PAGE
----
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CULT: antibacterial organics? (was Re: losing rhizomes)

  • To: Multiple recipients of list <iris-l@rt66.com>
  • Subject: CULT: antibacterial organics? (was Re: losing rhizomes)
  • From: Linda Mann <lmann@icx.net>
  • Date: Fri, 26 Sep 1997 03:24:59 -0600 (MDT)

Walta Moores wrote:
>        One will hear all these stories about not using peat with bearded
> irises but until one has tried it personally, one will never know the
> advantages.

Seems like I recall hearing about peat's antibacterial or antifungal
properties somewhere in the dim past, and remembering our (fascinating!)
thread about the bacteria eating slime mold growing on top of our
alfalfa amended iris beds, so maybe it has something to do with disease
control (in some soils anyway) as well as direct benefits to the iris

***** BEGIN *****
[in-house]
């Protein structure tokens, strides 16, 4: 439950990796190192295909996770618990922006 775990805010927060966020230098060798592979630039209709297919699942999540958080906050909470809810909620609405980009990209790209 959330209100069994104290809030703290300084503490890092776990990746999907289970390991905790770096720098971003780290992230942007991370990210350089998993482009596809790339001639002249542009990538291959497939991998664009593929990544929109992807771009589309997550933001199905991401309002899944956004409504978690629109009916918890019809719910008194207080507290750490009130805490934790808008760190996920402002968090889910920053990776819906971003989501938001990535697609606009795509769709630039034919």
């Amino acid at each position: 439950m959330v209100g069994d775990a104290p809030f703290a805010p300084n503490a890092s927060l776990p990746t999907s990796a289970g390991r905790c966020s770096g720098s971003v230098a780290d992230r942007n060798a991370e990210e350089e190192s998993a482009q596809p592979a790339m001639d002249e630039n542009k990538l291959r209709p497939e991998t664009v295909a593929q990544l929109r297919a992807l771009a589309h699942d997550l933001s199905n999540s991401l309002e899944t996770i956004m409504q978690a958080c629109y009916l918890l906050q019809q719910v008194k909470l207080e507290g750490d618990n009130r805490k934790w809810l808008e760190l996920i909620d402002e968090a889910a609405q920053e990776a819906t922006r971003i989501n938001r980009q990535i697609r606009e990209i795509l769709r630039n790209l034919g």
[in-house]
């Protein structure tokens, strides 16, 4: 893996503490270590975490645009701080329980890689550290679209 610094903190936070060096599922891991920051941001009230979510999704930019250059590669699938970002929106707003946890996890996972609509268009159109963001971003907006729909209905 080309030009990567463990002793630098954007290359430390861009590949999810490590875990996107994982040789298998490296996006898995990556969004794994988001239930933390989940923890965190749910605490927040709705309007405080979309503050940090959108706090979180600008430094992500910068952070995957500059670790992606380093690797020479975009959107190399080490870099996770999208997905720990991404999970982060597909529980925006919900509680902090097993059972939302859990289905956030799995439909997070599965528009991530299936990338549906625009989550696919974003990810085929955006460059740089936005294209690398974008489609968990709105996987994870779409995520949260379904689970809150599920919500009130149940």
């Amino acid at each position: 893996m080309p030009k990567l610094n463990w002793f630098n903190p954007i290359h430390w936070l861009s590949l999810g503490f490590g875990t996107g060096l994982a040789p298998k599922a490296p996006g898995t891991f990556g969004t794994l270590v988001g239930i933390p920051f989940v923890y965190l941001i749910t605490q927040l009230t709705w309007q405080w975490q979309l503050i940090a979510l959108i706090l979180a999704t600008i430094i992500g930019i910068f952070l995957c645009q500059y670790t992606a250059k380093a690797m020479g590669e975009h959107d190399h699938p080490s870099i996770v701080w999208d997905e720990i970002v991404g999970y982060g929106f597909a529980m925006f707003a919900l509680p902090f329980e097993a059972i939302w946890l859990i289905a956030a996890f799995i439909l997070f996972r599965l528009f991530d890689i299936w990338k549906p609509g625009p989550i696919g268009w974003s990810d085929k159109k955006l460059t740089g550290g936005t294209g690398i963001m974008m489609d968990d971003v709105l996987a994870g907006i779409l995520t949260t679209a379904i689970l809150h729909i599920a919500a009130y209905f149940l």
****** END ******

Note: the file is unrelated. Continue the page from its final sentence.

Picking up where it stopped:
plants.  Feeding the disease predators rather than applying poisons
(e.g., the Clorox, chlorine cleanser approach) or maybe poisoning with
long-acting whateveritis in peat, while feeding predators with alfalfa. 
Perhaps more useful in settings where high rainfall makes avoiding moist
soil impossible, no matter how good the drainage.

Has anybody else run across anything about effects of peat on biological
activity in soil or maybe more direct biochemical action on bacteria or
fungi?  (Aside from its reputation for acidifying and holding moisture
and being very resistant to decay.)

Linda Mann east Tennessee USA
3 1/2 inches of rain - barely wet the ground

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